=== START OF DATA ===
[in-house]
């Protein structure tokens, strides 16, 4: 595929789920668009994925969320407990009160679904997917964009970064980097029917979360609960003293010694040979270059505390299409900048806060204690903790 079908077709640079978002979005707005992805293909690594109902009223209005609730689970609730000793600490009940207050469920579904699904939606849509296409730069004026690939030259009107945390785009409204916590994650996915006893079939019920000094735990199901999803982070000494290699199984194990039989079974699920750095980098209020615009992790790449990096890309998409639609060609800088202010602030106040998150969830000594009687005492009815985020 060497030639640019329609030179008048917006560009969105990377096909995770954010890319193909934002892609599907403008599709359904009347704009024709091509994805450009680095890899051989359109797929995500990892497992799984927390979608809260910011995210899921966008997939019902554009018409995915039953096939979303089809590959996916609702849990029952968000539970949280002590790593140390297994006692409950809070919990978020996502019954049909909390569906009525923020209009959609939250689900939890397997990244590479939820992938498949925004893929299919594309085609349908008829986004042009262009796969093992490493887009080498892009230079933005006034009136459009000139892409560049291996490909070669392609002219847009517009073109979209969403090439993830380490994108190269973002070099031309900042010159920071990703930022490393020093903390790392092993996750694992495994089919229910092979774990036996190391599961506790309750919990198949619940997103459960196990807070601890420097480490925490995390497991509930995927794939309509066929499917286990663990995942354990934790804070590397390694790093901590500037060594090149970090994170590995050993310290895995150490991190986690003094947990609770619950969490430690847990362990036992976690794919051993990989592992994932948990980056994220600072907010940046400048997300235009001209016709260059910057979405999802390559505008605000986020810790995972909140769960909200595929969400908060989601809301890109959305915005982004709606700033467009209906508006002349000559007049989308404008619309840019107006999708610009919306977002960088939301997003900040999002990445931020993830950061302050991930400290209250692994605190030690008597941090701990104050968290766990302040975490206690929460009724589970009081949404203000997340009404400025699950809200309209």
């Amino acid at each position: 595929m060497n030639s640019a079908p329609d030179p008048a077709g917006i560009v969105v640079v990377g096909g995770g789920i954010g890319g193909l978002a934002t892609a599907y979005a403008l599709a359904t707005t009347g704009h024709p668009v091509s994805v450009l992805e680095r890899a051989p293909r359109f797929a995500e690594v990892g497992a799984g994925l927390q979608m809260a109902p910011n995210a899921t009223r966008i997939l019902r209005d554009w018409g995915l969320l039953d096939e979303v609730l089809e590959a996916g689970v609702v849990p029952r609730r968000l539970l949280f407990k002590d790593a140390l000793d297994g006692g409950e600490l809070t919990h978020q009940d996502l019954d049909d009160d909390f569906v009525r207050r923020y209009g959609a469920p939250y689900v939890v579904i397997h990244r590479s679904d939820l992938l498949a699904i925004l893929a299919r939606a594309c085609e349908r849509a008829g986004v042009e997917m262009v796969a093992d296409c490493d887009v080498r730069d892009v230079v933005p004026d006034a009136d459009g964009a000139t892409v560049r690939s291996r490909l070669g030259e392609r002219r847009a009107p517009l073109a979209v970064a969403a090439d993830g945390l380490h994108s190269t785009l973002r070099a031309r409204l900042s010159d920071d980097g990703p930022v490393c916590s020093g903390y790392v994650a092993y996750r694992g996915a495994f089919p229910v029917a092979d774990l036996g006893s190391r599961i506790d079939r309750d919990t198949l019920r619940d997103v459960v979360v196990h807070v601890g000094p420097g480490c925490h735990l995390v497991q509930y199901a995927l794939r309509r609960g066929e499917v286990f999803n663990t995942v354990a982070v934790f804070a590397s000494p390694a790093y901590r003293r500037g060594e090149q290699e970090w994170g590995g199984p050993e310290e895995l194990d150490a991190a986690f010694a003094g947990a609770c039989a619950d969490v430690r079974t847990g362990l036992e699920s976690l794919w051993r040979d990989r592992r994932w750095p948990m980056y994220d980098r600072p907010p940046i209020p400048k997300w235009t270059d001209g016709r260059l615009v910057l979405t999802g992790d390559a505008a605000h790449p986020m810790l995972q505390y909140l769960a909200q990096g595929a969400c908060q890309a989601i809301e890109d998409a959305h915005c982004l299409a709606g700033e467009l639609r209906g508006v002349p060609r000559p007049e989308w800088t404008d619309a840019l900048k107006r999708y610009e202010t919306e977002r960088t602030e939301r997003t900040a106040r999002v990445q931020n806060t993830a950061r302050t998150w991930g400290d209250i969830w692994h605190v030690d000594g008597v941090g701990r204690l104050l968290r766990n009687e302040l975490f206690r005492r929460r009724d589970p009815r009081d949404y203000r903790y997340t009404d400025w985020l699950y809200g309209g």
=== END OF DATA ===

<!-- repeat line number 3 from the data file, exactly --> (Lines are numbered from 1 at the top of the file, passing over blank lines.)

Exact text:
């Amino acid at each position: 595929m060497n030639s640019a079908p329609d030179p008048a077709g917006i560009v969105v640079v990377g096909g995770g789920i954010g890319g193909l978002a934002t892609a599907y979005a403008l599709a359904t707005t009347g704009h024709p668009v091509s994805v450009l992805e680095r890899a051989p293909r359109f797929a995500e690594v990892g497992a799984g994925l927390q979608m809260a109902p910011n995210a899921t009223r966008i997939l019902r209005d554009w018409g995915l969320l039953d096939e979303v609730l089809e590959a996916g689970v609702v849990p029952r609730r968000l539970l949280f407990k002590d790593a140390l000793d297994g006692g409950e600490l809070t919990h978020q009940d996502l019954d049909d009160d909390f569906v009525r207050r923020y209009g959609a469920p939250y689900v939890v579904i397997h990244r590479s679904d939820l992938l498949a699904i925004l893929a299919r939606a594309c085609e349908r849509a008829g986004v042009e997917m262009v796969a093992d296409c490493d887009v080498r730069d892009v230079v933005p004026d006034a009136d459009g964009a000139t892409v560049r690939s291996r490909l070669g030259e392609r002219r847009a009107p517009l073109a979209v970064a969403a090439d993830g945390l380490h994108s190269t785009l973002r070099a031309r409204l900042s010159d920071d980097g990703p930022v490393c916590s020093g903390y790392v994650a092993y996750r694992g996915a495994f089919p229910v029917a092979d774990l036996g006893s190391r599961i506790d079939r309750d919990t198949l019920r619940d997103v459960v979360v196990h807070v601890g000094p420097g480490c925490h735990l995390v497991q509930y199901a995927l794939r309509r609960g066929e499917v286990f999803n663990t995942v354990a982070v934790f804070a590397s000494p390694a790093y901590r003293r500037g060594e090149q290699e970090w994170g590995g199984p050993e310290e895995l194990d150490a991190a986690f010694a003094g947990a609770c039989a619950d969490v430690r079974t847990g362990l036992e699920s976690l794919w051993r040979d990989r592992r994932w750095p948990m980056y994220d980098r600072p907010p940046i209020p400048k997300w235009t270059d001209g016709r260059l615009v910057l979405t999802g992790d390559a505008a605000h790449p986020m810790l995972q505390y909140l769960a909200q990096g595929a969400c908060q890309a989601i809301e890109d998409a959305h915005c982004l299409a709606g700033e467009l639609r209906g508006v002349p060609r000559p007049e989308w800088t404008d619309a840019l900048k107006r999708y610009e202010t919306e977002r960088t602030e939301r997003t900040a106040r999002v990445q931020n806060t993830a950061r302050t998150w991930g400290d209250i969830w692994h605190v030690d000594g008597v941090g701990r204690l104050l968290r766990n009687e302040l975490f206690r005492r929460r009724d589970p009815r009081d949404y203000r903790y997340t009404d400025w985020l699950y809200g309209g």